• KVVS 97.7 FM TOP 40 (simulcast of Los Angeles KIIS 102.7)
  • KKZQ 100.1 FM Alternative/Modern Rock
  • KTPI 103.1 FM Country
  • KOSS 105.5 FM Adult Contemporary
  • KGMX 106.3 FM Adult Contemporary

Television stations

  • KAV 3 Independent/News
  • KPDL 27 City's cable channel
  • KPAL 38 Home Shopping

Transportation

Area highways

The Antelope Valley Freeway (SR-14) is the major North-South highway connecting Palmdale to Los Angeles and Reno, Nevada.

State Highway 138 (SR-138) is the major east-west highway connecting Palmdale to the Inland Empire and Frazier Park.

State Highway 18 (SR-18) heads eastward out of the Antelope Valley connecting it to Victorville and via I-15 the Barstow area. This road is commonly used as a route to Las Vegas, Nevada. Cash-strapped Caltrans, which to date has not yet upgraded CA 138 between Palmdale and I-15 into an expressway, has announced its proposal to upgrade present day Technology Drive (Avenue P-8) and the as yet unbuilt P-8 corridor east of Sierra Highway into a freeway from its junction with the Antelope Valley Freeway to a point beyond the Palmdale Regional Airport terminal. Its proposed completion date is 2007.

Public transportation

Palmdale Transportation Center serves at the regional transit hub for the Antelope Valley.

The Palmdale Transportation Center, recently completed in March 2005, is the central mass transit center for the Antelope Valley. Sometimes dubbed "Palmdale's Union Station", it serves as the transit hub for the Antelope Valley Transit Authority, the city's public bus system, as well as an Amtrak, Greyhound Bus, and light rail Metrolink station. A monorail between Palmdale Airport and the center is planned when the new commercial air terminal is finished. The station is also designated a stop on the proposed California High Speed Rail System.

Airport

Palmdale's Airport, co-sited with Plant 42, is also one of the largest in the world (geographically). It has two runways, each over two miles in length. The Palmdale Regional Airport (PMD) has a commercial air terminal owned and operated by Los Angeles World Airports (LAWA), a Los Angeles municipal department. Currently there is only one airline, Scenic Airlines, at the facility that flies daily to North Las Vegas, Nevada. Originally acquired by LAWA in 1966 to be developed into "Palmdale Intercontinental Airport", intended to surpass the air traffic of LAX, LAWA has since over the decades not developed its Palmdale airport lands to these claims. Convincing airlines of the marketability of the airport has thus far been difficult, perhaps because of the airline industry's "hub and spoke" system which tends to shun new airports in an effort to improve airline profitability. Additionally, many San Fernando Valley LA residents believe Palmdale's airport is too far away for their tastes. In reality, considering automobile travel time on congested freeways and streets, as well as LAX passenger unloading/parking difficulties, Palmdale may offer the airline passenger a quicker ground transportation travel time from Sherman Oaks than the standard LAX airport car trip down the San Diego 405 freeway.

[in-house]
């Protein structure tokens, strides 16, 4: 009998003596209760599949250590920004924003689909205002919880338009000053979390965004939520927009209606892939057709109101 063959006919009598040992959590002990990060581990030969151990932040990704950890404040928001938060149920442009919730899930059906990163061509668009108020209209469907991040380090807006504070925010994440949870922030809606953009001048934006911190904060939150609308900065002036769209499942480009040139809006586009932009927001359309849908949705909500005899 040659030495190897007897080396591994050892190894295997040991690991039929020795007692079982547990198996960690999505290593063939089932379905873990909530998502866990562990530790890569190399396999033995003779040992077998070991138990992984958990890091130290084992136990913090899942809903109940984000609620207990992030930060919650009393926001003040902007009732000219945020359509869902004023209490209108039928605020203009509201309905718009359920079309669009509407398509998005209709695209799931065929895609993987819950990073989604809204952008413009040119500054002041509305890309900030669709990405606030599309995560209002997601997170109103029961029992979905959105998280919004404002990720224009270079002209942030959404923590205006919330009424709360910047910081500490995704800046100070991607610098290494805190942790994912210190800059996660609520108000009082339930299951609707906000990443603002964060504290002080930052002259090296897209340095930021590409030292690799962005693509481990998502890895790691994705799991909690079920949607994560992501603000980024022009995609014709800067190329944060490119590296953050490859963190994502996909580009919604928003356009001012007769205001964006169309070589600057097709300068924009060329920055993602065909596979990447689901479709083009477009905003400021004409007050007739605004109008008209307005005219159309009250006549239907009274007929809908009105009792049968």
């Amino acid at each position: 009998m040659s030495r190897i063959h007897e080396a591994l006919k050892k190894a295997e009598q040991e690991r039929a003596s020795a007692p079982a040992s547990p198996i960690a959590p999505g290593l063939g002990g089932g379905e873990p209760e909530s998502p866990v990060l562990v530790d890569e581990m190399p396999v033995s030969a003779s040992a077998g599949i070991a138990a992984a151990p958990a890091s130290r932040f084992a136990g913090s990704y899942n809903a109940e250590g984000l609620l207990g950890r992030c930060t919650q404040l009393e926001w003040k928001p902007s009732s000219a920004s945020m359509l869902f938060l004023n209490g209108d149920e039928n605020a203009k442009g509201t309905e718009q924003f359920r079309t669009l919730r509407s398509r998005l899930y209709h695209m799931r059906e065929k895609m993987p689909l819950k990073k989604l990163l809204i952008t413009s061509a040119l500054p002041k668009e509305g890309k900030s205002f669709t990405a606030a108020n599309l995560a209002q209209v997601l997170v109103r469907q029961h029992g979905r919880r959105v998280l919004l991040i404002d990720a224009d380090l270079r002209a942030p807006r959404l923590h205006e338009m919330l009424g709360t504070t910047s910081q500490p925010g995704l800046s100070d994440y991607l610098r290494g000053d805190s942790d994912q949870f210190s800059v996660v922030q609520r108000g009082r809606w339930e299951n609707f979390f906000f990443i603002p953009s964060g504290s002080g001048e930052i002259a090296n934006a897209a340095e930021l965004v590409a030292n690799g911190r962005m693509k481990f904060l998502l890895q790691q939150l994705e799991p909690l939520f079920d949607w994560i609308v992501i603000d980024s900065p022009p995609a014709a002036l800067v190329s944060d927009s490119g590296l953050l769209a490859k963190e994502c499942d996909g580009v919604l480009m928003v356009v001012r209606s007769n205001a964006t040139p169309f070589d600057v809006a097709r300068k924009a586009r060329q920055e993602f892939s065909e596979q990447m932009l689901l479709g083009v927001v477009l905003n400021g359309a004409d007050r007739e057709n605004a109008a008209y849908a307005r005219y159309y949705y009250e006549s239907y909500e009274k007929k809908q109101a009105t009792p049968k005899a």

Demographics

As of the census2 of 2000, there are 116,670 people, 34,285 households, and 28,113 families residing in the city. The population density is 429.2/km² (1,111.6/mi²). There are 37,096 housing units at an average density of 136.5/km² (353.4/mi²). The racial makeup of the city is 54.77% White, 14.50% African American, 1.03% Native American, 3.83% Asian, 0.19% Pacific Islander, 20.45% from other races, and 5.23% from two or more races. 37.71% of the population are Hispanic or Latino of any race.

There are 34,285 households out of which 54.6% have children under the age of 18 living with them, 59.8% are married couples living together, 16.2% have a female householder with no husband present, and 18.0% are non-families. 13.9% of all households are made up of individuals and 3.8% have someone living alone who is 65 years of age or older. The average household size is 3.40 and the average family size is 3.72.

In the city the population is spread out with 38.0% under the age of 18, 8.5% from 18 to 24, 31.1% from 25 to 44, 16.8% from 45 to 64, and 5.6% who are 65 years of age or older. The median age is 28 years. For every 100 females there are 96.6 males. For every 100 females age 18 and over, there are 92.4 males.

The median income for a household in the city is $46,941, and the median income for a family is $49,293. Males have a median income of $42,190 versus $29,401 for females. The per capita income for the city is $16,384. 15.8% of the population and 12.9% of families are below the poverty line. Out of the total population, 20.1% of those under the age of 18 and 8.7% of those 65 and older are living below the poverty line.

External links